continued “We want to change culture! That sounds impossible, but it can happen, one conversation at a time,” Wilson said. “We have collected hundreds of quotes from Café at 407 patrons about real beauty, and those quotes give me hope that change is happening.”
In order to effect that change, Ophelia’s Place is once again partnering with the National Eating Disorders Association (NEDA) as a network member so that the smaller organization can better spread its message.
“NEDA is the conduit, so to speak, for all of us to connect,” Wilson said. “Why reinvent the wheel? If another agency has a good idea that fits in our community, we share it and so many more can benefit.”
Next Saturday, August 24, in conjunction with Ophelia’s Place, NEDA will hold its second annual Syracuse area walk at Longbranch Park in Liverpool. Registration begins at 9 a.m., with a special kick-off at 10 a.m. Live music, raffles, vendors and a food truck, along with special guest, Jenni Schaefer, author, speaker and eating disorder survivor, will be featured. Schaefer is author of “Life Without Ed,” “Goodbye Ed, Hello Me” and her latest release, “Almost Anorexic.” Schaefer will also be featured at a pre-walk coffeehouse talk at 7 p.m. Friday at the Café at 407, 407 Tulip St., Liverpool.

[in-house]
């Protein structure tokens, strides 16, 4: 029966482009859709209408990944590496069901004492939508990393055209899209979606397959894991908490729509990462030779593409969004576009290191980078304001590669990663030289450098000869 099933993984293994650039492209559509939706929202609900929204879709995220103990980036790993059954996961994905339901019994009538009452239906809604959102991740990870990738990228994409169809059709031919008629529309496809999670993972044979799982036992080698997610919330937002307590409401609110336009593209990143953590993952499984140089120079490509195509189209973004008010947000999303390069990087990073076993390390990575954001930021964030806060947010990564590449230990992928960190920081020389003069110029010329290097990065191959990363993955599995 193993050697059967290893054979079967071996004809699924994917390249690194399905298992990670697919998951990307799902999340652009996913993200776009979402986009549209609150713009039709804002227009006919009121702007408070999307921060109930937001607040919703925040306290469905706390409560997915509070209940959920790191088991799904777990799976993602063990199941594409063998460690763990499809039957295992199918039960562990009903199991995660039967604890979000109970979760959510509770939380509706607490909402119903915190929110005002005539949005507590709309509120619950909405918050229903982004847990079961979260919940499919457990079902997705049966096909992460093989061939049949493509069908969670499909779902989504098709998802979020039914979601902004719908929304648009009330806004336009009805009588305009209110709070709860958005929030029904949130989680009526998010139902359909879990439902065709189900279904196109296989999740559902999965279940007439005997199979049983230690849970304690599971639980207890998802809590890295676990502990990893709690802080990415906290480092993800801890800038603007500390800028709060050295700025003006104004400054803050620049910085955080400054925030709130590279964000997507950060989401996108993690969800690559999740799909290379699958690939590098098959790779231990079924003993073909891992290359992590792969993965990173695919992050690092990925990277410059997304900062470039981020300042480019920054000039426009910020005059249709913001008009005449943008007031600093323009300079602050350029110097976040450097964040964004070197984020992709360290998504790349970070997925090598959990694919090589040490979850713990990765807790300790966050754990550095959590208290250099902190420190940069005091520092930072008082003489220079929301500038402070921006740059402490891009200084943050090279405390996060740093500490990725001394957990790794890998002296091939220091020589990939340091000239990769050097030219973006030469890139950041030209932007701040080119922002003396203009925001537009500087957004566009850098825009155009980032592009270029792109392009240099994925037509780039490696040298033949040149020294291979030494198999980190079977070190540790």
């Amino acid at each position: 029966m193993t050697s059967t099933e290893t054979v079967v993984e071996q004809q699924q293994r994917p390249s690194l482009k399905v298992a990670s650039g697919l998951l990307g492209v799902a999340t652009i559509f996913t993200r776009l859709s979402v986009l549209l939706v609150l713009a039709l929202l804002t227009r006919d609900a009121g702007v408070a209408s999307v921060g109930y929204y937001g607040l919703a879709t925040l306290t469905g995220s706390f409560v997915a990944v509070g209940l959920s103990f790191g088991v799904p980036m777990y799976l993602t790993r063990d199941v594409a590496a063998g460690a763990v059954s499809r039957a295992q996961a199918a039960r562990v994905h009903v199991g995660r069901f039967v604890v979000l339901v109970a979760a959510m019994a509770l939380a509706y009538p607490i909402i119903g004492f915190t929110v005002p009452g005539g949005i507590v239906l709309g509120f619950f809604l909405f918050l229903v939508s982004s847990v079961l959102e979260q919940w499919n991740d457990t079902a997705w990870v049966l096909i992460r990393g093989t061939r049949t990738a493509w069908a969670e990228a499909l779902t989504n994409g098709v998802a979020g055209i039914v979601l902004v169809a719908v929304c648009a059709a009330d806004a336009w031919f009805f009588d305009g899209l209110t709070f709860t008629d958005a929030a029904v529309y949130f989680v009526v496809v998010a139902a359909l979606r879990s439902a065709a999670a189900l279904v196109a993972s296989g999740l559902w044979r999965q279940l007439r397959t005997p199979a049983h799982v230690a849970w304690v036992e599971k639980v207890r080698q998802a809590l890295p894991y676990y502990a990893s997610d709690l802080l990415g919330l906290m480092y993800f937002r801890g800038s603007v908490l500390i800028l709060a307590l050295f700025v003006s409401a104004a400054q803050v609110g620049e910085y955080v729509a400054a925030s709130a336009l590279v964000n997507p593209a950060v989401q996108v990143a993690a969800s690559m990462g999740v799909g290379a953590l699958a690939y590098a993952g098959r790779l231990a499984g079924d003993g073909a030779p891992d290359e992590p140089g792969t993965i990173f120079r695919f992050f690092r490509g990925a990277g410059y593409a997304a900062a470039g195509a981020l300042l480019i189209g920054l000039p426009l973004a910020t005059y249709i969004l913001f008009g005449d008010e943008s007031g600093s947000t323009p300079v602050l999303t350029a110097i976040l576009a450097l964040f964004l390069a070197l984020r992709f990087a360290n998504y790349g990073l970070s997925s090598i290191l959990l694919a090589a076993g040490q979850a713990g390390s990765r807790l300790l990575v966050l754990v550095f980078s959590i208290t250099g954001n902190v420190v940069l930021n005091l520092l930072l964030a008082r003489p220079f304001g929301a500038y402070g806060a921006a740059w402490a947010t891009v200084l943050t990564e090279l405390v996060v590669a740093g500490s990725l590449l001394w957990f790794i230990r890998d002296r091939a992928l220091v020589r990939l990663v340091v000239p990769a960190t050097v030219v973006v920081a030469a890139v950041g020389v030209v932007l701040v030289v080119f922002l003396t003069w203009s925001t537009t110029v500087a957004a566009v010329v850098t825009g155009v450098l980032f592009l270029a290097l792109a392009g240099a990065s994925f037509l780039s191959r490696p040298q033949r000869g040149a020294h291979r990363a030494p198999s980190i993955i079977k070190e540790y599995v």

This local walk is one of more than 50 walks taking place throughout the year nationwide, C.J. Redfern, national walks director for NEDA, told the Star-Review last year. The walks, which started in 2009, are critical because they not only raise money for NEDA as well as Ophelia’s Place, but they raise awareness of their joint mission.
“NEDA walks serve as a catalyst to raise awareness in local communities about eating disorders,” Redfern said. “For far too long, people with eating disorders have felt alone. No one talked about these illnesses. These walks are bringing the illness into the light, and [it] makes it that much easier for family and friends to come forward to support their loved one or friend. [The money raised through these walks is] used to fund our programs that promote awareness and prevention, as well as advocate for policy changes and more funding for eating disorders research.”